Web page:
Plenary Council Participation and Reception: Synodality and Discerning the Sensus Fidelium – PART FIVE

By Reverend Associate Professor Ormond Rush, 2 October 2020
A participant at the inaugural Diocese of Parramatta Forum. Image: Diocese of Parramatta.


Plenary Council Participation and Reception: Synodality and Discerning the Sensus Fidelium

By Reverend Associate Professor Ormond Rush


Only if a “spirituality of synodality” is operating in the minds and hearts of the Australian faithful (laity and bishops) throughout the preparation, celebration, and implementation of the 2020 Plenary Council, will a deep listening to the Spirit of God take place. If there is a genuine appreciation of the “polyhedron” which is our multi-faceted Australian Catholic community, and if all participants at all levels in the nationwide listening process embrace Pope Francis’ synodal virtues (to express with honesty and boldness what is in my heart, but likewise to listen with respect and openness to the bold honesty of others), then we will avoid ideological culture wars and listen together to “what the Spirit is saying to the churches” of Australia.

With such a spirituality, when the Plenary Council is over and done, and final decisions have been made for the future of the Australian churches, each and every person who has taken up the opportunity to express their “sense of the faith” should be able to say: “I have had an opportunity to have my say, without reservation, and I must say that I have been listened to with genuine respect by my sisters and brothers of whatever ideological stripe. And I, with genuine respect, have truly tried to listen to the other voices from the polyhedron, open to the possibility that their sensus fidei, coming from the same Spirit as mine, might just be a necessary uncovering of the blind spots in my own perspective. The Plenary Council has been for me an experience of the wondrous workings of the Holy Spirit, who blows where she wills, and I accept as coming from God what the Plenary Council has decided.”

For Pope Francis, such synodal listening doesn’t only have consequences for the dynamism of the church’s inner life. For him, it is not just about navel-gazing. Becoming a synodal church ad intra, he believes, is necessary in the church’s outreach ad extra. It is an important dimension for demonstrating the church’s credibility as it prophetically and provocatively reaches out in mission. At the very end of his October 17, 2015 address, the pope concludes with a vision of a missionary and prophetic church turned ad extra:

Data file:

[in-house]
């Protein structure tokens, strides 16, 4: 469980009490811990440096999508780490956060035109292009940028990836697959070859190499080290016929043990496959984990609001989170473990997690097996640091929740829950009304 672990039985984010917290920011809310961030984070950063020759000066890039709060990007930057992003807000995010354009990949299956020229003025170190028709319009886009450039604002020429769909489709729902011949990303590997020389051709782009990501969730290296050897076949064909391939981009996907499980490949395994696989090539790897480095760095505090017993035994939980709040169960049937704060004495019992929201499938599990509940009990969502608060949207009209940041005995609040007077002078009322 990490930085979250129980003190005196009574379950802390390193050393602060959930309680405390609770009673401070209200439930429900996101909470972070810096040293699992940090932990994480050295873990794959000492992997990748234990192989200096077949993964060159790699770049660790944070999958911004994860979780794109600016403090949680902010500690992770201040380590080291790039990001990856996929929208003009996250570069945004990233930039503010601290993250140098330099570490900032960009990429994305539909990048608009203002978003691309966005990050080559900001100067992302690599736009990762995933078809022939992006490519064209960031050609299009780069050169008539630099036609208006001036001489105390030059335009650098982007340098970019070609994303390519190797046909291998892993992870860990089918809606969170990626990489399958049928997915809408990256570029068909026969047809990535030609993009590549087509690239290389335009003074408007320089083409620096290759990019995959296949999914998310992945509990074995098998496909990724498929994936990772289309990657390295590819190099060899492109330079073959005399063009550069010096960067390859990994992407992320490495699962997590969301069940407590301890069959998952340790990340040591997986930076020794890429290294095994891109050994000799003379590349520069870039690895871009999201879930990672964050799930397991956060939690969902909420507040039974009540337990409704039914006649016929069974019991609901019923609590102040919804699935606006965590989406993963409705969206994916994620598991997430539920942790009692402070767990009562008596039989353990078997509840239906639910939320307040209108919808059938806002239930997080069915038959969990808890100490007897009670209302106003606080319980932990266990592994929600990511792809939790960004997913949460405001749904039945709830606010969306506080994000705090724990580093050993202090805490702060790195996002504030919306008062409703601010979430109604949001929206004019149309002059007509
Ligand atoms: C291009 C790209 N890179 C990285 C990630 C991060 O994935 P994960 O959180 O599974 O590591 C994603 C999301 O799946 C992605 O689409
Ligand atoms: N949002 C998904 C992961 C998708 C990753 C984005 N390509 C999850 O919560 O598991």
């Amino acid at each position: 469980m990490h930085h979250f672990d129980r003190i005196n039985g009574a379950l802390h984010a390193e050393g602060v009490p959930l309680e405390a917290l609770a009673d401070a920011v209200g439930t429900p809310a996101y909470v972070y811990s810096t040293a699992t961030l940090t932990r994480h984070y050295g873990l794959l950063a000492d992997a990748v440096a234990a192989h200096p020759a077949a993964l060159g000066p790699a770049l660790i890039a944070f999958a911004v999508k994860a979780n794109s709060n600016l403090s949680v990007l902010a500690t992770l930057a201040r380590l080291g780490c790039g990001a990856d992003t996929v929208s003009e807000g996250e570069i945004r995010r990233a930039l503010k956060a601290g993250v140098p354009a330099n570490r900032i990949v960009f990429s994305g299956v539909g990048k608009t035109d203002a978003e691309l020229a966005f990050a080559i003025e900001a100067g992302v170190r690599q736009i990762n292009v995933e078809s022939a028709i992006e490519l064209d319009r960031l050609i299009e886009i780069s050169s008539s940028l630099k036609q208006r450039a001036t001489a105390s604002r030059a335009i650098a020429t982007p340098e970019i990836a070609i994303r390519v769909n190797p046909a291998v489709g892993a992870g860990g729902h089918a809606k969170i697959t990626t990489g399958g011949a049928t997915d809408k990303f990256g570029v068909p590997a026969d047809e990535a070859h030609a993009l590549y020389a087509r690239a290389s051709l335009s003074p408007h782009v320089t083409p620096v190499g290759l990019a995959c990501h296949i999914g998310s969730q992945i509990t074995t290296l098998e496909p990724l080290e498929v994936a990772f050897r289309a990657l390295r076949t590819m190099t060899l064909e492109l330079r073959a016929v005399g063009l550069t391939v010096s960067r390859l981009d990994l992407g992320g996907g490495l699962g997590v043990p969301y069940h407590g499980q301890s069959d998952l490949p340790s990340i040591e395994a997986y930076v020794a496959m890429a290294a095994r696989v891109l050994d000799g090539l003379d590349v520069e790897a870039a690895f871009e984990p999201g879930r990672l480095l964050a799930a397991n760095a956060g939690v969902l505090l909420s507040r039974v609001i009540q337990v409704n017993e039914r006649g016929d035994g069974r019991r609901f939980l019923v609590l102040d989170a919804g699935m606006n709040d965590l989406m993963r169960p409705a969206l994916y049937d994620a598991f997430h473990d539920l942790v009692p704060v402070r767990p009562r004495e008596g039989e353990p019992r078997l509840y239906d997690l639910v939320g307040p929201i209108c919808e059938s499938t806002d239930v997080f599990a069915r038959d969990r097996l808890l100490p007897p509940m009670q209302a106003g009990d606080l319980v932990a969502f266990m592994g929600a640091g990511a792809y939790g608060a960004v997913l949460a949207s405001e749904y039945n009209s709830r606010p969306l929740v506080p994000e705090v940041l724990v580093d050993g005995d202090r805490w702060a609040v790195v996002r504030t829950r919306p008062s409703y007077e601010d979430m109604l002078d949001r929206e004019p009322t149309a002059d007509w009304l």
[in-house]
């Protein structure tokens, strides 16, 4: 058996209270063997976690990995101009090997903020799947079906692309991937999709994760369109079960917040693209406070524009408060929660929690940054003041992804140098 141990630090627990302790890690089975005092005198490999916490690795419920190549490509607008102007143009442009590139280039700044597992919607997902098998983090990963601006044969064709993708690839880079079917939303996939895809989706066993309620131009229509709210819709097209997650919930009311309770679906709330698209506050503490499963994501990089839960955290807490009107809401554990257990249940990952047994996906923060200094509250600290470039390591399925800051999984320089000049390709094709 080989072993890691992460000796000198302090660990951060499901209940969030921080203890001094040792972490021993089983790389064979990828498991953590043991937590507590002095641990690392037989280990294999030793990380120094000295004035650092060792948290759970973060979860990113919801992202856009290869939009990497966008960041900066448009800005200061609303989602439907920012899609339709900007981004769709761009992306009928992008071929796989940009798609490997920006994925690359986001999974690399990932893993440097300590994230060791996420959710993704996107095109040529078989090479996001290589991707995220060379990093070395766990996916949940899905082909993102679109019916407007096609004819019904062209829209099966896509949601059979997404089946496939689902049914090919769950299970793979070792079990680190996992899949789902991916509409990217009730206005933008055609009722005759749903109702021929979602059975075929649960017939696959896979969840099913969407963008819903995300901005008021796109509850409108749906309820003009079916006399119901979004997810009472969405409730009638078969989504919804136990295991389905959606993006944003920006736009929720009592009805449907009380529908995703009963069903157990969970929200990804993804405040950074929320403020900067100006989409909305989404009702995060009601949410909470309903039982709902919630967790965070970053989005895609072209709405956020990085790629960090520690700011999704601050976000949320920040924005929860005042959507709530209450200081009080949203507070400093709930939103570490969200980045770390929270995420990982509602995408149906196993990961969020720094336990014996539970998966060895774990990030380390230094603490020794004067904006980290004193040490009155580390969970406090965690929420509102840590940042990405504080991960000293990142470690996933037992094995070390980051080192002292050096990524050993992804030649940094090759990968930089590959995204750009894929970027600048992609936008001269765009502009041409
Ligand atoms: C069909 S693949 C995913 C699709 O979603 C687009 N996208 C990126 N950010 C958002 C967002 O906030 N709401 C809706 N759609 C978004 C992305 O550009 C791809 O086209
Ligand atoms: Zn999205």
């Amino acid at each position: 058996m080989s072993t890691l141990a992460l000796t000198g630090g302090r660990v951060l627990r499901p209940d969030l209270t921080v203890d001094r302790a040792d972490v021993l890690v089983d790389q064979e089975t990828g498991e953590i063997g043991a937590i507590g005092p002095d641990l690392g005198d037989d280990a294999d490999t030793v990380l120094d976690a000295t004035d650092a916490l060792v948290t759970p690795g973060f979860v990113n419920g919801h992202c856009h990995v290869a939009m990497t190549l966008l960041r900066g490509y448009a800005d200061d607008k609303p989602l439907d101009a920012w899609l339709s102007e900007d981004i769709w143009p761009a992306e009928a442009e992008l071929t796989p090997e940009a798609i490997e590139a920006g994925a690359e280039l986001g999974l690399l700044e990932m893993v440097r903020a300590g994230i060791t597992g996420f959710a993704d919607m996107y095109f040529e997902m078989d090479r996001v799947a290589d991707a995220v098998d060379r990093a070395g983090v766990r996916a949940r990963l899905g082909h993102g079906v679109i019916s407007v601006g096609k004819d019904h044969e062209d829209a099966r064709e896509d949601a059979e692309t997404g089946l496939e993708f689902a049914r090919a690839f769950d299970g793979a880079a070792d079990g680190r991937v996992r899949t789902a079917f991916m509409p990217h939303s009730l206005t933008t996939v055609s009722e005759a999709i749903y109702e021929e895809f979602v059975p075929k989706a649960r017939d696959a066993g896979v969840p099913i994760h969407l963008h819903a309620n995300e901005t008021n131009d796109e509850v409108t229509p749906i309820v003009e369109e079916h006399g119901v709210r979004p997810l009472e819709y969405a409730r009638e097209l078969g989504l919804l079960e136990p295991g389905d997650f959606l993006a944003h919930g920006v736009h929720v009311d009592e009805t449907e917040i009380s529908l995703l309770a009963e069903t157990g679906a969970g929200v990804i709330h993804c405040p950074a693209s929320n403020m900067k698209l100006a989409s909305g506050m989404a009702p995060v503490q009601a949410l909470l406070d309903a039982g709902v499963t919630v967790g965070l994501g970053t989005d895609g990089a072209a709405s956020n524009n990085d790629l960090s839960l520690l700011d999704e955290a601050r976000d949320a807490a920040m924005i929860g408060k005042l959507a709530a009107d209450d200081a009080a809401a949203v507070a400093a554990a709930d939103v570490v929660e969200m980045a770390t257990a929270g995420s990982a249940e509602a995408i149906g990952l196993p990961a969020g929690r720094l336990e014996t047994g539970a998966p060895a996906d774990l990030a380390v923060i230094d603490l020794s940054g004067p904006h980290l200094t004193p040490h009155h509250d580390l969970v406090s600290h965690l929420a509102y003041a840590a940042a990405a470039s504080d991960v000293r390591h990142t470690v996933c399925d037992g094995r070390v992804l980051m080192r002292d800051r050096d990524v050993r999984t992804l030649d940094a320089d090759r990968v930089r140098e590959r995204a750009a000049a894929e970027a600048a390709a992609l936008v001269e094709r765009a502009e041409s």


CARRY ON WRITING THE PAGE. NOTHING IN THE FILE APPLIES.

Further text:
Our gaze also extends to humanity as a whole. A synodal Church is like a standard lifted up among the nations in a world which—while calling for participation, solidarity and transparency in public administration—often consigns the fate of entire peoples to the grasp of small but powerful groups. As a Church which “journeys together” with men and women, sharing the travails of history, let us cherish the dream that a rediscovery of the inviolable dignity of peoples and of the function of authority as service will also be able to help civil society to be built up in justice and fraternity, and thus bring about a more beautiful and humane world for coming generations. [21]

 In other words, listening to the sensus fidelium within the church (ad intra) is vital for the success of the church’s mission in the world ad extra.

Synodality, and attention to the sensus fidelium, is, of course, just one dimension of Francis’ fuller vision for the church ad intra and ad extra, a vision that calls for deep conversion in all areas of the church’s life and mission. In terms of the church ad extra, Francis speaks of a missionary conversion, of an ecumenical conversion, of an ecological conversion. In terms of the church ad intra, he has called for a mercy conversion, conversion to a church of the poor, and now for, what we might call, a synodal conversion. It is just one part of the picture. But it is vital. And, if we really believe in a Trinitarian church and the equally vital role of the Holy Spirit in all dimensions of the church’s life, at the heart of this vision of a synodal, listening church is the special gift which the Holy Spirit bestows on all the faithful, the sensus fidei—the means through which the Spirit whispers guidance to the church, above all to the pope and bishops, on its mission in a complex world.


To read part four, click here.

Fr Ormond Rush is a priest of the Diocese of Townsville, and lectures in theology at the Brisbane campus of Australian Catholic University (ACU).

This paper originally appeared in Edition 27 of the Plenary Post from the Plenary Council 2020. Reproduced with permission.


[21] Address at the 50th Anniversary of the Institution of the Synod of Bishops,


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